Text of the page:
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We need reliable information about the spatial and temporal distribution of mobile species to effectively manage anthropogenic impacts to which they are exposed. Yet, we often cannot sustain dedicated annual surveys and data obtained from platforms of opportunity offer an alternative avenue to understand where these species spend time. Four odontoc...
Article
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Humpback dolphins (Sousa spp.) are obligate shallow‐water and resident species, and they typically live in fission‐fusion societies composed of small‐sized groups with changeable membership. However, we have scant knowledge of their behavioural ecology, starting with potential factors influencing inter‐population variability of their group sizes. H...
Article
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Bottlenose dolphins ( Tursiops truncatus ) typically feed on prey that are high in lipid and protein content and nearly devoid of carbohydrate, a dietary feature shared with other marine mammals. However, unlike fasted-adapted marine mammals that predictably incorporate fasting into their life history, dolphins feed intermittently throughout the da...
Preprint
Full-text available
Physarum polycephalum (Physarum for short) is an example of plasmodial slime moulds that are classified as a fungus "Myxomycetes". In recent years, research on Physarum has become more popular after Nakagaki et al. (2000) performed his famous experiments showing that Physarum was able to find the shortest route through a maze. Physarum) may not hav...
Article
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Foraging disruption caused by human activities is emerging as a key issue in cetacean conservation because it can affect nutrient levels and the amount of energy available to individuals to invest into reproduction. Our ability to predict how anthropogenic stressors affect these ecological processes and ultimately population trajectory depends cruc...
Article
Wildlife tourism (WT) is an important economic sector globally, which can sustain national and local economies. These activities have been reconceptualised as consumptive because of their impacts on the wildlife, and the problem of managing WT as a common-pool resource issue. We use an individual-based model to simulate the dynamics of a WT destina...
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Calorie restriction (CR) remains the most robust intervention to extend lifespan and improve healthspan. Though the cerebellum is more commonly associated with motor control, it has strong links with the hypothalamus and is thought to be associated with nutritional regulation and adiposity. Using a global mass spectrometry-based metabolomics approa...
Article
Full-text available
Multiple stressors caused by human-induced disturbances can affect the foraging opportunities of cetaceans, potentially depleting their energy stores, and ultimately impact survival and reproductive success. Currently, blubber thickness and lipid composition is used as measure of health and nutritional status in cetaceans. This assumes that blubber...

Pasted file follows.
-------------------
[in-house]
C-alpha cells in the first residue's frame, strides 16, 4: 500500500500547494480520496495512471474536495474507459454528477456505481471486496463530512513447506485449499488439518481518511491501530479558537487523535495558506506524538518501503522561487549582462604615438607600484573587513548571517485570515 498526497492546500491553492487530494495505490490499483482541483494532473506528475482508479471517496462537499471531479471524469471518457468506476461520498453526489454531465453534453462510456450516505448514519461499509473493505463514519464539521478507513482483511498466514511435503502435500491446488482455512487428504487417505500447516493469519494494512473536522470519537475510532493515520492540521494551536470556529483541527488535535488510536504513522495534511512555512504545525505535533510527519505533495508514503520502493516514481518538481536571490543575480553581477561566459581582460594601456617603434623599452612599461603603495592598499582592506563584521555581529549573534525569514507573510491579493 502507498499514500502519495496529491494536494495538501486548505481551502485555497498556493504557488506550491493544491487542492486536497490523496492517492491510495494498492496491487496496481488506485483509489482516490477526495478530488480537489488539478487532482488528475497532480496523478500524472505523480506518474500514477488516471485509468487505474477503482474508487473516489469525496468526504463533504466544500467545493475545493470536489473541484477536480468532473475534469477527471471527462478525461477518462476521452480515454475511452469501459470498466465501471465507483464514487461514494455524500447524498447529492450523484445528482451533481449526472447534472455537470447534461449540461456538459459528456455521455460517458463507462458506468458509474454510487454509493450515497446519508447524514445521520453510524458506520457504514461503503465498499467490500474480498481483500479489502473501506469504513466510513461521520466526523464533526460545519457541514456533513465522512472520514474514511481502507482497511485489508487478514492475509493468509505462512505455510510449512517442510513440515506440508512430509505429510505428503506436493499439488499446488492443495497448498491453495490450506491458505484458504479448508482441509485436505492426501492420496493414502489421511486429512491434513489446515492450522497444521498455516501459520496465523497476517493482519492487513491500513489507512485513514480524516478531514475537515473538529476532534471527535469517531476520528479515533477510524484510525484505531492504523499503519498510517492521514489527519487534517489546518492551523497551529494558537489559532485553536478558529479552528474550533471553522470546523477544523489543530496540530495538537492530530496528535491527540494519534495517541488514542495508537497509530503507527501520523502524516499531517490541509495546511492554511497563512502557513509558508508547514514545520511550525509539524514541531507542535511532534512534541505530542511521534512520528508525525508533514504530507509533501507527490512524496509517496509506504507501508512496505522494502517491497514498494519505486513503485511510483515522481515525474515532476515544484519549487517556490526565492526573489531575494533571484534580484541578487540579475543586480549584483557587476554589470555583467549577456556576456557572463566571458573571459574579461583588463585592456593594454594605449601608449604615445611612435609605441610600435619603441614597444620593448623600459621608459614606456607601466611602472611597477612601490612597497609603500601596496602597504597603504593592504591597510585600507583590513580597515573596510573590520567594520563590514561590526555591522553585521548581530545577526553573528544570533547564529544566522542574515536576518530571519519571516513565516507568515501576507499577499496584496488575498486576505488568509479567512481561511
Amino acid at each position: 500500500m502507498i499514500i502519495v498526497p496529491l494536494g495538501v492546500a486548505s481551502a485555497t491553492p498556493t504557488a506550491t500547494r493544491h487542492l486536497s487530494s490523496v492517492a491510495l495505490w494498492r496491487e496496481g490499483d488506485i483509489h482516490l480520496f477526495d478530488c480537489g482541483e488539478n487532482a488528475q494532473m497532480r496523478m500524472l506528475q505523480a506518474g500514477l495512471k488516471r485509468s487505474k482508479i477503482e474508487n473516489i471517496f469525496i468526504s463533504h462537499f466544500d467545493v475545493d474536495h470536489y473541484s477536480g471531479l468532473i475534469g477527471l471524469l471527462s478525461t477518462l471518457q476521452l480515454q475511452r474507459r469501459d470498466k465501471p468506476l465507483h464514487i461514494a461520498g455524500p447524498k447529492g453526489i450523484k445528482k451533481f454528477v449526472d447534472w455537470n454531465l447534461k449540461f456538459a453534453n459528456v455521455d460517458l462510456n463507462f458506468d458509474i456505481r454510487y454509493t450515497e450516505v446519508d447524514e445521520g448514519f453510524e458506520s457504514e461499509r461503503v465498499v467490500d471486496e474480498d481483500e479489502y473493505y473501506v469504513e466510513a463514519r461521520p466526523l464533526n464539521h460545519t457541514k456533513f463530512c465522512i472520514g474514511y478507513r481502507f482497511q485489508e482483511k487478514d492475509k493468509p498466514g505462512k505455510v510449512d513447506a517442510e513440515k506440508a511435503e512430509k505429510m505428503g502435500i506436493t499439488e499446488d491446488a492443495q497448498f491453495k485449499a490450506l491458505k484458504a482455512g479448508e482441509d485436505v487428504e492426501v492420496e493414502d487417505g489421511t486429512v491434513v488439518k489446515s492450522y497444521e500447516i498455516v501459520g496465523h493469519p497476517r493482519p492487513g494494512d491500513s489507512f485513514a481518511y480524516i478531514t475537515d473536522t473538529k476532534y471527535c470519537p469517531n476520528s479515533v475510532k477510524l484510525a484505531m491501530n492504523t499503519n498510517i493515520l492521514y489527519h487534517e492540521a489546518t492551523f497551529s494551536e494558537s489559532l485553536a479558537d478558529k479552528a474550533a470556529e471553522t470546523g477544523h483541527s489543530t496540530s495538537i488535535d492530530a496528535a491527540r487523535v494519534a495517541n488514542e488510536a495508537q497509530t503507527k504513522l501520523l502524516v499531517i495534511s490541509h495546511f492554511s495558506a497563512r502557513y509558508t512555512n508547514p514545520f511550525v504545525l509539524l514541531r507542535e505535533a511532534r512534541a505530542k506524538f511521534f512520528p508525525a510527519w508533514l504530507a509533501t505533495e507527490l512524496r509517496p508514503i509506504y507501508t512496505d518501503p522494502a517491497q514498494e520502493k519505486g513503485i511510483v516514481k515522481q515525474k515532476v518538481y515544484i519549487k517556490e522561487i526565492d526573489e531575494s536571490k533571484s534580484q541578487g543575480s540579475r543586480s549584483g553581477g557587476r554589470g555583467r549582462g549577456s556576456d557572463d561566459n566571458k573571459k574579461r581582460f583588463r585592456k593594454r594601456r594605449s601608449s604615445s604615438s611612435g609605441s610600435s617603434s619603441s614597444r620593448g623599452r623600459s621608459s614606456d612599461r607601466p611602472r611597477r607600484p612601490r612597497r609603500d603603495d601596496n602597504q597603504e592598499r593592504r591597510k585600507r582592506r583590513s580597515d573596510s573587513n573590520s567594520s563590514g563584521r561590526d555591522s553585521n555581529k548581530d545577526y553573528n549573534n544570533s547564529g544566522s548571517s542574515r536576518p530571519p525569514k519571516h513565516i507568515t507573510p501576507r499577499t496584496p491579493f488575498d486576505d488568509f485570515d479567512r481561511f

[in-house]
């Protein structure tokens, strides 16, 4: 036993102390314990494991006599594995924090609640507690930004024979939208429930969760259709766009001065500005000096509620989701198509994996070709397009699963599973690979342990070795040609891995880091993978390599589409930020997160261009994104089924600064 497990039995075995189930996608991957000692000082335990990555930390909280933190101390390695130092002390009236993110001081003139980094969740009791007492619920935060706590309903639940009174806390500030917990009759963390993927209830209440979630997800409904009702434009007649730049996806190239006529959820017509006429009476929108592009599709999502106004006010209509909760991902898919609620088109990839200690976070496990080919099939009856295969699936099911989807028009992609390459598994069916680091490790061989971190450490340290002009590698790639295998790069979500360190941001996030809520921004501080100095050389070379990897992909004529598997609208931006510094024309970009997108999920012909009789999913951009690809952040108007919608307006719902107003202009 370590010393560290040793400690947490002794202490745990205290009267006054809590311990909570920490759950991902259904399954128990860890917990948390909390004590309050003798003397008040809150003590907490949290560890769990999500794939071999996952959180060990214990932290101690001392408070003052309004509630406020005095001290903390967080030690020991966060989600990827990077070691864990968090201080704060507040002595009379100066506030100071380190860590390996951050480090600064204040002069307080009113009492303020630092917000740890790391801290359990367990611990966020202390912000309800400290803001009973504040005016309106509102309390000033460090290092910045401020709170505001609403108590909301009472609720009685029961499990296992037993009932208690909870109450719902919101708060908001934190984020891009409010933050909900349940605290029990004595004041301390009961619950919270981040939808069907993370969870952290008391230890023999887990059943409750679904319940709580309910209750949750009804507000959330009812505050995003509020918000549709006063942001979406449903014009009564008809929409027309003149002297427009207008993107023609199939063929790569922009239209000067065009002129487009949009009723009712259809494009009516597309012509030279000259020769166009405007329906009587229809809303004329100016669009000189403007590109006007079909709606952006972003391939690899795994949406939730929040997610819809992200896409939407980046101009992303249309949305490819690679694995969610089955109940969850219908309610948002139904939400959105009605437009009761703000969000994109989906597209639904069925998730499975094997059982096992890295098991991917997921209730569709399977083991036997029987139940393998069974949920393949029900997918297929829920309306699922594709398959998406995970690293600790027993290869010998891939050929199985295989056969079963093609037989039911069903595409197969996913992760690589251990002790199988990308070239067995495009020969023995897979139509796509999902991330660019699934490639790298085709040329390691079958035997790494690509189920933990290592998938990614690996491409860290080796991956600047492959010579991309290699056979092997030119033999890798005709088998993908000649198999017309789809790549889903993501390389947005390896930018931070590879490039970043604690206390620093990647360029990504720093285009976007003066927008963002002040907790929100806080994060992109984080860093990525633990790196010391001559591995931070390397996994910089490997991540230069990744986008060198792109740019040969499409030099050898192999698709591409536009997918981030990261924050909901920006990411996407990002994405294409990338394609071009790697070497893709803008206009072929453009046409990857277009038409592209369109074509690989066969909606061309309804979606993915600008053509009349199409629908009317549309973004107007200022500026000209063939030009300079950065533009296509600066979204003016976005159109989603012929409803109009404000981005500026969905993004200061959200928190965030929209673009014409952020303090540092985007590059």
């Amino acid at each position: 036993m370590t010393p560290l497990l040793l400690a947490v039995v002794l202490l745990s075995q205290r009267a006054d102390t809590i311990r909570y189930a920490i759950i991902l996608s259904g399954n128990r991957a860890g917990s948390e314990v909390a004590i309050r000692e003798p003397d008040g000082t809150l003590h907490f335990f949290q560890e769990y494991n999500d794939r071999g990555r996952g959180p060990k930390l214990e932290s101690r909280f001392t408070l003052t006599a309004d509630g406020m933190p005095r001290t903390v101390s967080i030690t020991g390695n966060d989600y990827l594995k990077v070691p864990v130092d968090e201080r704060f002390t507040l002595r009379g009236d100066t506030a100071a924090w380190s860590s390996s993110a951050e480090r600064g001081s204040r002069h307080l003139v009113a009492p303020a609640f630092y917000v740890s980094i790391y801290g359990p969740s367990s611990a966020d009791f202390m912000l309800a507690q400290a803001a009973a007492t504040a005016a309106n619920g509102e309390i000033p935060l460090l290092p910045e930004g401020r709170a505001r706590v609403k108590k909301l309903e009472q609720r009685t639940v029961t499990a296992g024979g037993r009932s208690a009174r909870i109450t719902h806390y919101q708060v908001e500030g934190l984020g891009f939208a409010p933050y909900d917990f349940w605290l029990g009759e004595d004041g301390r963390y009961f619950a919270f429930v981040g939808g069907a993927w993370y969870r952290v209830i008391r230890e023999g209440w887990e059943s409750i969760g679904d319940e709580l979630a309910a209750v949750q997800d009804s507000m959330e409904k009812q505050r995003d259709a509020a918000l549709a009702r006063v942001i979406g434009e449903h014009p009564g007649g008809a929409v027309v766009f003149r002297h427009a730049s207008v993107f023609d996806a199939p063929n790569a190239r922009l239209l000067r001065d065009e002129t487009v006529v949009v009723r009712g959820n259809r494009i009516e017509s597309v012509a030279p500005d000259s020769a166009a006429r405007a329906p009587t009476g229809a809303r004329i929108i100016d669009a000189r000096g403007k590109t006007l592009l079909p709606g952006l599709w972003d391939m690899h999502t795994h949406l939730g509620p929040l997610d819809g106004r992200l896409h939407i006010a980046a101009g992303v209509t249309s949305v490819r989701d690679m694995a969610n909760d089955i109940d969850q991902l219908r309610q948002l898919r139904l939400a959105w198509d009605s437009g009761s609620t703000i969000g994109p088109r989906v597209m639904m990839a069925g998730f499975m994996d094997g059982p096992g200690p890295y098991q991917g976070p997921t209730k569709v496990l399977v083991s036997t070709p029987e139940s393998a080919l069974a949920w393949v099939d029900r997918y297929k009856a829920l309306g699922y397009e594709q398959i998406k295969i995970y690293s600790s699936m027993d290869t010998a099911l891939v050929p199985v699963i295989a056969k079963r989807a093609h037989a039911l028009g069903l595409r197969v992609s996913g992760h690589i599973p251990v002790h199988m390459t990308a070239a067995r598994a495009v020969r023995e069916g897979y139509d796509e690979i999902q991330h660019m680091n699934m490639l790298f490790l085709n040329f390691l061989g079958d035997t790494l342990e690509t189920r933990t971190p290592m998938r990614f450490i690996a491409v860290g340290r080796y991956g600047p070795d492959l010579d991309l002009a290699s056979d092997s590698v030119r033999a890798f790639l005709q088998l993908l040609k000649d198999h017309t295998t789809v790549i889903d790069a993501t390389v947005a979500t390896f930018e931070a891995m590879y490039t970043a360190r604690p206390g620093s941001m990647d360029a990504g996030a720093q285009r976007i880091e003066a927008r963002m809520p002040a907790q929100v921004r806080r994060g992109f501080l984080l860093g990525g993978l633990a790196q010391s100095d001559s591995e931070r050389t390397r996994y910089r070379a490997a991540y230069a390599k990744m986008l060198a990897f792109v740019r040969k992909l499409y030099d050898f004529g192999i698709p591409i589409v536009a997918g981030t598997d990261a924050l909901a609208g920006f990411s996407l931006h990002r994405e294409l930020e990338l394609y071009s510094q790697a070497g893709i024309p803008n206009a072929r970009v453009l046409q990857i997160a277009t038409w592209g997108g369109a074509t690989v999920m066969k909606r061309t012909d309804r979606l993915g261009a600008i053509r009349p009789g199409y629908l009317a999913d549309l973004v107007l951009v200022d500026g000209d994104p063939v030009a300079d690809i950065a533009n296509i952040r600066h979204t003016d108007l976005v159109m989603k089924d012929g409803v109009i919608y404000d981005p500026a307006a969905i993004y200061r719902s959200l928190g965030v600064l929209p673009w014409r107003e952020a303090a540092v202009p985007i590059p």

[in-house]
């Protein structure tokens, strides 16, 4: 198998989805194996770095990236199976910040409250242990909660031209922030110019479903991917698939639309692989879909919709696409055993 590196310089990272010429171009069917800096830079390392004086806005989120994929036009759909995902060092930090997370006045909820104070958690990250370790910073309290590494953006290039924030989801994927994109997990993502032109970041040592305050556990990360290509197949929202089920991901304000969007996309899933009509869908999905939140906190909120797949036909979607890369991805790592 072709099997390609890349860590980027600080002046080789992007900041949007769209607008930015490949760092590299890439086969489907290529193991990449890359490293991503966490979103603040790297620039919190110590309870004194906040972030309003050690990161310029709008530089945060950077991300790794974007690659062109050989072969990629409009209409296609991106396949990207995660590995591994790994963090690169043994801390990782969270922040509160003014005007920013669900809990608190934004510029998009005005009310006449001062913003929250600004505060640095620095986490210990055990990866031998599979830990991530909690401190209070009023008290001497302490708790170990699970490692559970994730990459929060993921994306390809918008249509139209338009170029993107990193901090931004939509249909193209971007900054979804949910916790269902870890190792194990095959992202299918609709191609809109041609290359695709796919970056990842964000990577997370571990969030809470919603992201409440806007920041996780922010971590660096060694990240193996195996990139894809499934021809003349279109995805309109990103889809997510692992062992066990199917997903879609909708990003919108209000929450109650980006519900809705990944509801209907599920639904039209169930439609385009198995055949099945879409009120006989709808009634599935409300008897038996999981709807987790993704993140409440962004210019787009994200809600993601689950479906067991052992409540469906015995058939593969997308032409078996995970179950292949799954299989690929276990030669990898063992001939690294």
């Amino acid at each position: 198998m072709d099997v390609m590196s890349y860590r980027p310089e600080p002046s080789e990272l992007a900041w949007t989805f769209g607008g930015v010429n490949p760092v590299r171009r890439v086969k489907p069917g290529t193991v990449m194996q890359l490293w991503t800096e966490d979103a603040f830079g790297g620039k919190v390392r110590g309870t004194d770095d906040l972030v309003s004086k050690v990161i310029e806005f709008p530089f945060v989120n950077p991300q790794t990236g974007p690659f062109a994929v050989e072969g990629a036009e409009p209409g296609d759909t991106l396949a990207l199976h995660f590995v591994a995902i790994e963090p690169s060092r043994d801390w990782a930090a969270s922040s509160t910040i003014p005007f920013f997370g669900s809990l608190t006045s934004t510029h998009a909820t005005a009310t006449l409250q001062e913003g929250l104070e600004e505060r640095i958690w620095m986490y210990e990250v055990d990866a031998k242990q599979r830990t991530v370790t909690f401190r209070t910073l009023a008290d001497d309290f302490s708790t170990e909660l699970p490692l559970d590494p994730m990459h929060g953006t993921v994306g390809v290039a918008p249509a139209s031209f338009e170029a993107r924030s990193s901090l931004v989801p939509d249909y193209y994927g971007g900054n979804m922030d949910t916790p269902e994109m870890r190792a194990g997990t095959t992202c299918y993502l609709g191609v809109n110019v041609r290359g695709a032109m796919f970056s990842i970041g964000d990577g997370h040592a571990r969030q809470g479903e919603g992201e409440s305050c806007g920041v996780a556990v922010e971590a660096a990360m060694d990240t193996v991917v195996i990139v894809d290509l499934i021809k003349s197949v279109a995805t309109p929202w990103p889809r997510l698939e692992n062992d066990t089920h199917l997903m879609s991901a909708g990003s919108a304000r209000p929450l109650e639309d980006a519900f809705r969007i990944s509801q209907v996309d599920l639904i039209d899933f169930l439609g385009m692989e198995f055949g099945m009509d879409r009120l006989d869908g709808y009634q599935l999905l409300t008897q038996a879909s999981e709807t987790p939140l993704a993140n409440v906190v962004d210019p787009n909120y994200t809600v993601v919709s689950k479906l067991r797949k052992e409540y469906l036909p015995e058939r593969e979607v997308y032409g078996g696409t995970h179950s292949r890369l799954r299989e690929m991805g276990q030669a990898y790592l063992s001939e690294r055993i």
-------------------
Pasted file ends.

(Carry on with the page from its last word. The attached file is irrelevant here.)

Article
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Globally, the exploitation of marine mammals has shifted from hunting to viewing over the last few decades. While refraining from actively killing animals may have a positive effect on marine mammal populations, whale and dolphin watching can induce changes such as displacement from preferred habitat and disruption of foraging that may also have se...
Article
Full-text available
Calorie restriction (CR) has a positive impact on health and lifespan. Previous work however does not reveal the whole underlying mechanism of behavioral phenotypes under CR. We propose a new approach based on phase space reconstruction (PSR) to analyze the behavioral responses of mice to graded CR. This involved reconstructing high-dimensional att...
Preprint
Full-text available
Cetaceans have varied their anatomical structure, physiology and metabolism to adapt to the challenges of aquatic life. Key to this change is the deposition of blubber. This adipose tissue plays a significant regulatory and signaling role in mammalian metabolism. As foraging disruption by human activities is emerging as a key conservation threat fo...
Conference Paper
Many real-world problems can be naturally formulated as discrete multi-objective optimization (DMOO) problems. In this research we propose a novel bio-inspired Physarum competition algorithm (PCA) to tackle DMOO problems by modelling the Physarum discrete motility over a hexagonal cellular automaton. Our algorithm is based on the chemo-attraction f...
Article
Meyer et al (2019) recently proposed that the nutritional condition of white sharks is unaffected by cage diving tourism. This conclusion was reached after analysing changes in the fatty acid profile of muscle samples collected from sharks that had spent more time around cage diving and contrasting them to sharks relatively unexposed to these activ...
Preprint